In 1906 woman died of an unusual mental illness. Her symptoms included memory loss, language problems, and unpredictable behaviour. After she died, her doctor Alois Alzheimer, examined her brain. He found many abnormal “clumps”, now called amyloid plaques, and tangled bundles of fiber, now called neurofibrillary. This landmark discovery led to a diagnosis now known as Alzheimer’s disease.
The plaques and tangles in the brain of this woman back in 1906, are still considered some of the main features of Alzheimer’s disease. Another feature of the disease is the loss of connections between neurons in the brain. These connections are important as they are key to transmitting chemical messages between different parts of the brain. And from the brain to muscles and organs in the body. Without these connections communication from the brain to the body is impaired. Researchers suspect this is a major contributing factor to the manifestation of Alzheimer’s disease.
There are many resources available for people with Alzheimer’s and their caregivers. As the disease progresses, patients need increasing amounts of help and care. For this reason it’s important to make a plan as soon as someone is diagnosed with Alzheimer’s or dementia. Even during the early stages resources can help with coping strategies and new techniques to help adjust to a new way of living.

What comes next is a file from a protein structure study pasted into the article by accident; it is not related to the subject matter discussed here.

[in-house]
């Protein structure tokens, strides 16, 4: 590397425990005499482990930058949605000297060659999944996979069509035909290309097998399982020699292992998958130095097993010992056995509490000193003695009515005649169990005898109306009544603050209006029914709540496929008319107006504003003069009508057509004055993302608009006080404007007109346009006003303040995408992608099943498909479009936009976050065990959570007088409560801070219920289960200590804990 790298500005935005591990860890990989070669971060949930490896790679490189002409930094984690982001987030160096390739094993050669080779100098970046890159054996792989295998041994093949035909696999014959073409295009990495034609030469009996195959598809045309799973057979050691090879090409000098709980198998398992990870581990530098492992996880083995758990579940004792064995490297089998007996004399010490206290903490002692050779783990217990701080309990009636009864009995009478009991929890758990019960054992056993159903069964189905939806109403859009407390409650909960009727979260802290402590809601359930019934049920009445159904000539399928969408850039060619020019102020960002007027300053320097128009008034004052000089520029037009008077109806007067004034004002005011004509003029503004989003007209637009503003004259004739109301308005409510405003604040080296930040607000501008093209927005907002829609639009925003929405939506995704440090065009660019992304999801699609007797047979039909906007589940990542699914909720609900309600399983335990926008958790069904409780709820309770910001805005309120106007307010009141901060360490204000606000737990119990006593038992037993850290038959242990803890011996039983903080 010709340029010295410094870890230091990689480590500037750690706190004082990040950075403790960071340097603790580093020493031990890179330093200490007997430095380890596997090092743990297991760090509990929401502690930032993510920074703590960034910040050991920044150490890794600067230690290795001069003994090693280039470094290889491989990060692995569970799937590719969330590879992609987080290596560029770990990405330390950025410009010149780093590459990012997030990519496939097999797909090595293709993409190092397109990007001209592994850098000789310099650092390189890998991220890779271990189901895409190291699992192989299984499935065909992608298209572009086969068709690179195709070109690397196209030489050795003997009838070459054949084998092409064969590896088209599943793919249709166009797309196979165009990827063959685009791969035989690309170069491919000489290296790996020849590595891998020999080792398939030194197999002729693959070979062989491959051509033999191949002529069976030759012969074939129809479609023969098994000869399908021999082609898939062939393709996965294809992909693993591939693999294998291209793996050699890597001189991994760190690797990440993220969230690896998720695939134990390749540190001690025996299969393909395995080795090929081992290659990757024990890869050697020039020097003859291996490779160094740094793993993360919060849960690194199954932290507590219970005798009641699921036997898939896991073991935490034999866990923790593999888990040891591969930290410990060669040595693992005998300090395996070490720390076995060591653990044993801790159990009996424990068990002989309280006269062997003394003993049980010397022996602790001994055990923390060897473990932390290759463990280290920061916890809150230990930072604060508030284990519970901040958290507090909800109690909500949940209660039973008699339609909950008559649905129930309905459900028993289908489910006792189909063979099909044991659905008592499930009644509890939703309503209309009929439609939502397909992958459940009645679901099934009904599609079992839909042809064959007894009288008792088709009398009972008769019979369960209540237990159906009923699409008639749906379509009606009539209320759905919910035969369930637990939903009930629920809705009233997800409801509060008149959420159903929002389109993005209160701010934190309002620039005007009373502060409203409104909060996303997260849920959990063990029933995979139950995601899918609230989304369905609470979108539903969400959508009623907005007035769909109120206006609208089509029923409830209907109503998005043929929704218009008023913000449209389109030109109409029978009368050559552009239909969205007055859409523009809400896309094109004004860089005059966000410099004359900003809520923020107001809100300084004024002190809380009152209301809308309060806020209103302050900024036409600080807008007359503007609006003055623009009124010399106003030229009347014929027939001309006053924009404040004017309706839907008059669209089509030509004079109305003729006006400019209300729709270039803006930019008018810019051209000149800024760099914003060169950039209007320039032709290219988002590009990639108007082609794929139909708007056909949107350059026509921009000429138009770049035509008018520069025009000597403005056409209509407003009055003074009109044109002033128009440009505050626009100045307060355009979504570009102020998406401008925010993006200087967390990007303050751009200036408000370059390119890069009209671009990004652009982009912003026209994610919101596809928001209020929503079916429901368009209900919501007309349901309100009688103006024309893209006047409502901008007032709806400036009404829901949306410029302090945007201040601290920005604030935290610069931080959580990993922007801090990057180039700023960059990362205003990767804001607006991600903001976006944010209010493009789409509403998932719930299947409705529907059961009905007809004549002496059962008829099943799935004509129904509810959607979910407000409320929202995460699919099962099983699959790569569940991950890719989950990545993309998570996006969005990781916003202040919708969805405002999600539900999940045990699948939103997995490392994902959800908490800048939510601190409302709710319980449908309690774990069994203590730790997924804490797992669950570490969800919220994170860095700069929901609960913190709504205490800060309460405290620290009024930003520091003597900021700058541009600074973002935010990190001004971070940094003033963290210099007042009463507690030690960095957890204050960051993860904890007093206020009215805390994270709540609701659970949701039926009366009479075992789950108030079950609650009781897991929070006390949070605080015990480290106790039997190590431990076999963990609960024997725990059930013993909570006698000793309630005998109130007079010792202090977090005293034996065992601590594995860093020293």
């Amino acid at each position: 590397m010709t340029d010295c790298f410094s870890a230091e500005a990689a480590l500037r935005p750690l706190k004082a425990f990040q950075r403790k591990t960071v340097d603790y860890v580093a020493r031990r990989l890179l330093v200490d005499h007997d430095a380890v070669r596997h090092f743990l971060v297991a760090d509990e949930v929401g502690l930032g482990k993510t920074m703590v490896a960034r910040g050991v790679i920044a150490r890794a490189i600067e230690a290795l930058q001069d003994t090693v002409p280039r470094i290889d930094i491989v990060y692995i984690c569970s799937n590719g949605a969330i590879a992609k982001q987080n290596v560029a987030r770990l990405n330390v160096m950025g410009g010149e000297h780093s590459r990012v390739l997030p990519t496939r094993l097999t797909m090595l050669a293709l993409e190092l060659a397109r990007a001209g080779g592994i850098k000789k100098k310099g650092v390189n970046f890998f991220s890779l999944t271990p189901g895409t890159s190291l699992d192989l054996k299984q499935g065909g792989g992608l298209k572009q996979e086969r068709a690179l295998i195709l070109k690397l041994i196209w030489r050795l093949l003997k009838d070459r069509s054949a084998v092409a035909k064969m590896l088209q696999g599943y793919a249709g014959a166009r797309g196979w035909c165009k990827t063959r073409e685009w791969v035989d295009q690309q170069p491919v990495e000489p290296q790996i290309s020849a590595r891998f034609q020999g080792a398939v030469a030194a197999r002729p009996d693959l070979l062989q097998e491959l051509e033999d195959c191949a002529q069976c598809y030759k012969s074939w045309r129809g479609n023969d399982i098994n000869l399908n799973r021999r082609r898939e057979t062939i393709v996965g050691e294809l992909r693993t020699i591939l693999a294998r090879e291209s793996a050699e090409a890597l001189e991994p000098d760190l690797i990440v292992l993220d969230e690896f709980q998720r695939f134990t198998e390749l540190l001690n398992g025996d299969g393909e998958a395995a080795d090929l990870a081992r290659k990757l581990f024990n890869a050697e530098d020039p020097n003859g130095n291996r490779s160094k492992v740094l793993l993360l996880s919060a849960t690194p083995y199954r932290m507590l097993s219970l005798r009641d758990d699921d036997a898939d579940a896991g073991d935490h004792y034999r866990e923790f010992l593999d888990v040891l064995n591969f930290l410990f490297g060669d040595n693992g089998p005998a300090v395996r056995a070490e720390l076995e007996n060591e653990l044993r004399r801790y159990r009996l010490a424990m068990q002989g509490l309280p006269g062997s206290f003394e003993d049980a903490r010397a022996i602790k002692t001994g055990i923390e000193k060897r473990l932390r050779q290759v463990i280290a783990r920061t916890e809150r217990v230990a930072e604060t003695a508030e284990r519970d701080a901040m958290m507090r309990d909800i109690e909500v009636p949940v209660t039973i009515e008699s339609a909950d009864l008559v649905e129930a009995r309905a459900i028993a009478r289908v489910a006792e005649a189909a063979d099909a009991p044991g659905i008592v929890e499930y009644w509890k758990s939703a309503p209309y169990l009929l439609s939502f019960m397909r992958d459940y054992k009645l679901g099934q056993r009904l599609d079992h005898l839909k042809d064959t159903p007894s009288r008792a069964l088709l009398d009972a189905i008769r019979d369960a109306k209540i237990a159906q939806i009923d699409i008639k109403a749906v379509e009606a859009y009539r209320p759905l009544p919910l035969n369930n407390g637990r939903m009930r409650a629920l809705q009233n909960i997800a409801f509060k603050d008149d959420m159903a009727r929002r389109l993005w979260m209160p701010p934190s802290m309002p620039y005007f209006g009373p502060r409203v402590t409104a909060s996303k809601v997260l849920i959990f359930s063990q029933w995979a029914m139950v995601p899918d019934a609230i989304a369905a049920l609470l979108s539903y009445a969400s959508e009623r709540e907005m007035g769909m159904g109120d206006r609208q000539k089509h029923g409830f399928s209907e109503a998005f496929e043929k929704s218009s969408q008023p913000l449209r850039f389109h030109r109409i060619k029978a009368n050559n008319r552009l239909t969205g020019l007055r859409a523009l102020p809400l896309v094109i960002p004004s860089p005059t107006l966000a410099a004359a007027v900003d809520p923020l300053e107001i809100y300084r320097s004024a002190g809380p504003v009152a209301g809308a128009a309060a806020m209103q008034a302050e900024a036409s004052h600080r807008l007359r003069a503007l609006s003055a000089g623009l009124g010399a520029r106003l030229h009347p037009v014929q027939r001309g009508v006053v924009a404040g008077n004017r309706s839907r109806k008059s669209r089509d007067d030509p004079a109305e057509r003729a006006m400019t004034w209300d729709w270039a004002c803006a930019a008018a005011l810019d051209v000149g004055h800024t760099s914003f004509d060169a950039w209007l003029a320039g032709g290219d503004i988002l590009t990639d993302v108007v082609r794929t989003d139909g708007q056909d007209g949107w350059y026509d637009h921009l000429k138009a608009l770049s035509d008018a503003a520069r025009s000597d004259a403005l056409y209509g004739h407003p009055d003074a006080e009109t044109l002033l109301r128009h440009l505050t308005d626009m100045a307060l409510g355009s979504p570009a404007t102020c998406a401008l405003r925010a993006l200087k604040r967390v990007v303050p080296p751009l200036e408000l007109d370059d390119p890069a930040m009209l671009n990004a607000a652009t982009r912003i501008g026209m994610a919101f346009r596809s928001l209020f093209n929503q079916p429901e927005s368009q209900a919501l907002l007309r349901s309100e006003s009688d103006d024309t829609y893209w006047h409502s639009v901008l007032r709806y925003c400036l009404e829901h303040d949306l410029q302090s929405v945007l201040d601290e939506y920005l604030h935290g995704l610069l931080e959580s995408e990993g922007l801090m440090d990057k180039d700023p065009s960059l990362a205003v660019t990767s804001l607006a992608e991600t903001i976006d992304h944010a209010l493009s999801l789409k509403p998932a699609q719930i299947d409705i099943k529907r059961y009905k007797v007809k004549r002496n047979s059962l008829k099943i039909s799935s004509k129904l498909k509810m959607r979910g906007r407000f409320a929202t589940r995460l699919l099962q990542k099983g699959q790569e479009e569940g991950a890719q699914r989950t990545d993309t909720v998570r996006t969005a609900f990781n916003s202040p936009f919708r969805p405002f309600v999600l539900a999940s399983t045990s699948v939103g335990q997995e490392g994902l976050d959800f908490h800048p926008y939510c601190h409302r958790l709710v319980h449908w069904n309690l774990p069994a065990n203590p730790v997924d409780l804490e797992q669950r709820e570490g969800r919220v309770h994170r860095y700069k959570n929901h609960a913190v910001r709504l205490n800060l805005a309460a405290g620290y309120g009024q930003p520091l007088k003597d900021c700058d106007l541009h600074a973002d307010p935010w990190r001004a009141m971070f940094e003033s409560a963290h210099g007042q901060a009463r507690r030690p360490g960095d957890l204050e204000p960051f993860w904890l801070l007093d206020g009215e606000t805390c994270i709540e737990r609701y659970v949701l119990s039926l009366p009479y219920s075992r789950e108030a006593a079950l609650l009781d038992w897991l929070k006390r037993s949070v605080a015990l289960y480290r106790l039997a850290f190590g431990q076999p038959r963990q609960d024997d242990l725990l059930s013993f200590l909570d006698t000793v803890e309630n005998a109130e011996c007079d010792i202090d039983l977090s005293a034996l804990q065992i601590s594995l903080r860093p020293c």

Residents of Kelowna have multiple resources available to them. There is the Alzheimer Resource Centre – that services both the Northern and Interior Region. The Center is located at 1664 Richter Street. They are open Monday to Friday 8:30 a.m. to 4:30 p.m. and can be reached toll-free at 1-800-634-3399.
Another resource people can access in the Central Interior is Pathways Kelowna – West Kelowna – Lake Country – Peachland. They offer information on various services such as caregiver support networks, early-stage support groups, family caregiver series and more. They also have a page dedicated to community services/programs.
The VGH UBC Hospital Foundation website reports that 62,000 British Columbians have dementia. This number is expected to increase to 87,000 by 2024. The UBC website provides valuable information for both patients and caregivers. Caring for someone with Alzheimer’s disease can be stressful, resources for caregivers can help you find coping strategies and communities with like-minded people.
For more information about research and potential treatments for Alzheimer’s disease in your local area please go to our Alzheimer’s study page. We also offer Memory Testing in the communities of Penticton, Kamloops, Kelowna and Vancouver.